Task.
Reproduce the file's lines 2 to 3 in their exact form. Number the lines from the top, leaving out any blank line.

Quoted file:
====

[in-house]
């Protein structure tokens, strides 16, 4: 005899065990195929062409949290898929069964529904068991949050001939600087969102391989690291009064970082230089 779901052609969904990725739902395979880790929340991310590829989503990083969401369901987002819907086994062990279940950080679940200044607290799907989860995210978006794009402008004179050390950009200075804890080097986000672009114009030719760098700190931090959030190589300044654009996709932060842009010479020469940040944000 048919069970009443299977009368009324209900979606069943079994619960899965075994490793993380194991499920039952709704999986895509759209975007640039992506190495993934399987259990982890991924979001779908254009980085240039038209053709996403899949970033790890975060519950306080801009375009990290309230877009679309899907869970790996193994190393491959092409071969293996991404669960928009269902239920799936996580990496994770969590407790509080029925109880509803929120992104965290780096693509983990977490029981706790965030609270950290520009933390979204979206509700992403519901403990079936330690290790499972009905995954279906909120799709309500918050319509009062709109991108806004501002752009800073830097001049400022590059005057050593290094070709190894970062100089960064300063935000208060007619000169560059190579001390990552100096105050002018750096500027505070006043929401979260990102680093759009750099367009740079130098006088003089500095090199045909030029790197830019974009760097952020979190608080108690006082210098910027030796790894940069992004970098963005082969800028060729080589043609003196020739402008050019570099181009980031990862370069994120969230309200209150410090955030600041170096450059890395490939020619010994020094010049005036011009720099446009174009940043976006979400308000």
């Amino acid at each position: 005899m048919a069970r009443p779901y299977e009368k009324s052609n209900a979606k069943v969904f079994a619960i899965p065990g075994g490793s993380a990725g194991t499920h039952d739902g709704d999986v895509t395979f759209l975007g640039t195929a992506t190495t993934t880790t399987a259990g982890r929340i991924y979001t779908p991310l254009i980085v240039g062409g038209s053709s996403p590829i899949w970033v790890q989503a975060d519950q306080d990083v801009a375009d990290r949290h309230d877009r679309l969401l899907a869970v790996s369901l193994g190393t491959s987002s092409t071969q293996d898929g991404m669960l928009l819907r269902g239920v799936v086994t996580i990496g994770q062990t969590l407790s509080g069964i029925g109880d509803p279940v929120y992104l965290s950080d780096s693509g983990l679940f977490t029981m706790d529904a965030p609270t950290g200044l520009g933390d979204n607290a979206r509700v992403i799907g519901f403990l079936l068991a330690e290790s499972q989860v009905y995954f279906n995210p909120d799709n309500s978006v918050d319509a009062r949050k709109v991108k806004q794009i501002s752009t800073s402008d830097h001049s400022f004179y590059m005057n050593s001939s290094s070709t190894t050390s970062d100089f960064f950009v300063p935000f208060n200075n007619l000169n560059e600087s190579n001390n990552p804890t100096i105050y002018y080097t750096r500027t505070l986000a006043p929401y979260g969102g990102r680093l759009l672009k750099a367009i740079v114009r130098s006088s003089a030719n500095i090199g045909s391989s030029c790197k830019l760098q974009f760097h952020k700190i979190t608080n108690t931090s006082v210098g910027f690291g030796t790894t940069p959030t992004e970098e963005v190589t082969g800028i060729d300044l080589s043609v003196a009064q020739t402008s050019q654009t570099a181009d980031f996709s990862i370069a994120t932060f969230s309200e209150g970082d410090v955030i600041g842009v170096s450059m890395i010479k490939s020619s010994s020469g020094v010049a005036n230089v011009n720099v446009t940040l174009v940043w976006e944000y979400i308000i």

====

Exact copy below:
């Protein structure tokens, strides 16, 4: 005899065990195929062409949290898929069964529904068991949050001939600087969102391989690291009064970082230089 779901052609969904990725739902395979880790929340991310590829989503990083969401369901987002819907086994062990279940950080679940200044607290799907989860995210978006794009402008004179050390950009200075804890080097986000672009114009030719760098700190931090959030190589300044654009996709932060842009010479020469940040944000 048919069970009443299977009368009324209900979606069943079994619960899965075994490793993380194991499920039952709704999986895509759209975007640039992506190495993934399987259990982890991924979001779908254009980085240039038209053709996403899949970033790890975060519950306080801009375009990290309230877009679309899907869970790996193994190393491959092409071969293996991404669960928009269902239920799936996580990496994770969590407790509080029925109880509803929120992104965290780096693509983990977490029981706790965030609270950290520009933390979204979206509700992403519901403990079936330690290790499972009905995954279906909120799709309500918050319509009062709109991108806004501002752009800073830097001049400022590059005057050593290094070709190894970062100089960064300063935000208060007619000169560059190579001390990552100096105050002018750096500027505070006043929401979260990102680093759009750099367009740079130098006088003089500095090199045909030029790197830019974009760097952020979190608080108690006082210098910027030796790894940069992004970098963005082969800028060729080589043609003196020739402008050019570099181009980031990862370069994120969230309200209150410090955030600041170096450059890395490939020619010994020094010049005036011009720099446009174009940043976006979400308000």
């Amino acid at each position: 005899m048919a069970r009443p779901y299977e009368k009324s052609n209900a979606k069943v969904f079994a619960i899965p065990g075994g490793s993380a990725g194991t499920h039952d739902g709704d999986v895509t395979f759209l975007g640039t195929a992506t190495t993934t880790t399987a259990g982890r929340i991924y979001t779908p991310l254009i980085v240039g062409g038209s053709s996403p590829i899949w970033v790890q989503a975060d519950q306080d990083v801009a375009d990290r949290h309230d877009r679309l969401l899907a869970v790996s369901l193994g190393t491959s987002s092409t071969q293996d898929g991404m669960l928009l819907r269902g239920v799936v086994t996580i990496g994770q062990t969590l407790s509080g069964i029925g109880d509803p279940v929120y992104l965290s950080d780096s693509g983990l679940f977490t029981m706790d529904a965030p609270t950290g200044l520009g933390d979204n607290a979206r509700v992403i799907g519901f403990l079936l068991a330690e290790s499972q989860v009905y995954f279906n995210p909120d799709n309500s978006v918050d319509a009062r949050k709109v991108k806004q794009i501002s752009t800073s402008d830097h001049s400022f004179y590059m005057n050593s001939s290094s070709t190894t050390s970062d100089f960064f950009v300063p935000f208060n200075n007619l000169n560059e600087s190579n001390n990552p804890t100096i105050y002018y080097t750096r500027t505070l986000a006043p929401y979260g969102g990102r680093l759009l672009k750099a367009i740079v114009r130098s006088s003089a030719n500095i090199g045909s391989s030029c790197k830019l760098q974009f760097h952020k700190i979190t608080n108690t931090s006082v210098g910027f690291g030796t790894t940069p959030t992004e970098e963005v190589t082969g800028i060729d300044l080589s043609v003196a009064q020739t402008s050019q654009t570099a181009d980031f996709s990862i370069a994120t932060f969230s309200e209150g970082d410090v955030i600041g842009v170096s450059m890395i010479k490939s020619s010994s020469g020094v010049a005036n230089v011009n720099v446009t940040l174009v940043w976006e944000y979400i308000i």